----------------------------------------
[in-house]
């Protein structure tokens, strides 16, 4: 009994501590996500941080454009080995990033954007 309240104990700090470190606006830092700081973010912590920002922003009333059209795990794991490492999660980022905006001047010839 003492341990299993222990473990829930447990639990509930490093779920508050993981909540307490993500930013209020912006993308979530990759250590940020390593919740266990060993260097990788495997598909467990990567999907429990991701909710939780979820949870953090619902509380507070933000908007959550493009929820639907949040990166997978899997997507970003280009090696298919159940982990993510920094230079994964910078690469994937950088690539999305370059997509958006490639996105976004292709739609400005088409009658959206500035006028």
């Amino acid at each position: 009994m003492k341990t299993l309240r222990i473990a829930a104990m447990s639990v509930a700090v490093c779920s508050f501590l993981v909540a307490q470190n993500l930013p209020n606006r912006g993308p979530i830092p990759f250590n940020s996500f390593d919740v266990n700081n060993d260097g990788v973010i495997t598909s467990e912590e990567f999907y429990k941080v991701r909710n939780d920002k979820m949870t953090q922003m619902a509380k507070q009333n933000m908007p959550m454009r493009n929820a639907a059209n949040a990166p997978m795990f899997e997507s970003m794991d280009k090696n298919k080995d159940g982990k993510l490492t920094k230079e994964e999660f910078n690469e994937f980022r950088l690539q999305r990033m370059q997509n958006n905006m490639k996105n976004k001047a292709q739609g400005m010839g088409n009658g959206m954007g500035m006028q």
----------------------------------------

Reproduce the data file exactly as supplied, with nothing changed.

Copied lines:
[in-house]
């Protein structure tokens, strides 16, 4: 009994501590996500941080454009080995990033954007 309240104990700090470190606006830092700081973010912590920002922003009333059209795990794991490492999660980022905006001047010839 003492341990299993222990473990829930447990639990509930490093779920508050993981909540307490993500930013209020912006993308979530990759250590940020390593919740266990060993260097990788495997598909467990990567999907429990991701909710939780979820949870953090619902509380507070933000908007959550493009929820639907949040990166997978899997997507970003280009090696298919159940982990993510920094230079994964910078690469994937950088690539999305370059997509958006490639996105976004292709739609400005088409009658959206500035006028």
């Amino acid at each position: 009994m003492k341990t299993l309240r222990i473990a829930a104990m447990s639990v509930a700090v490093c779920s508050f501590l993981v909540a307490q470190n993500l930013p209020n606006r912006g993308p979530i830092p990759f250590n940020s996500f390593d919740v266990n700081n060993d260097g990788v973010i495997t598909s467990e912590e990567f999907y429990k941080v991701r909710n939780d920002k979820m949870t953090q922003m619902a509380k507070q009333n933000m908007p959550m454009r493009n929820a639907a059209n949040a990166p997978m795990f899997e997507s970003m794991d280009k090696n298919k080995d159940g982990k993510l490492t920094k230079e994964e999660f910078n690469e994937f980022r950088l690539q999305r990033m370059q997509n958006n905006m490639k996105n976004k001047a292709q739609g400005m010839g088409n009658g959206m954007g500035m006028q």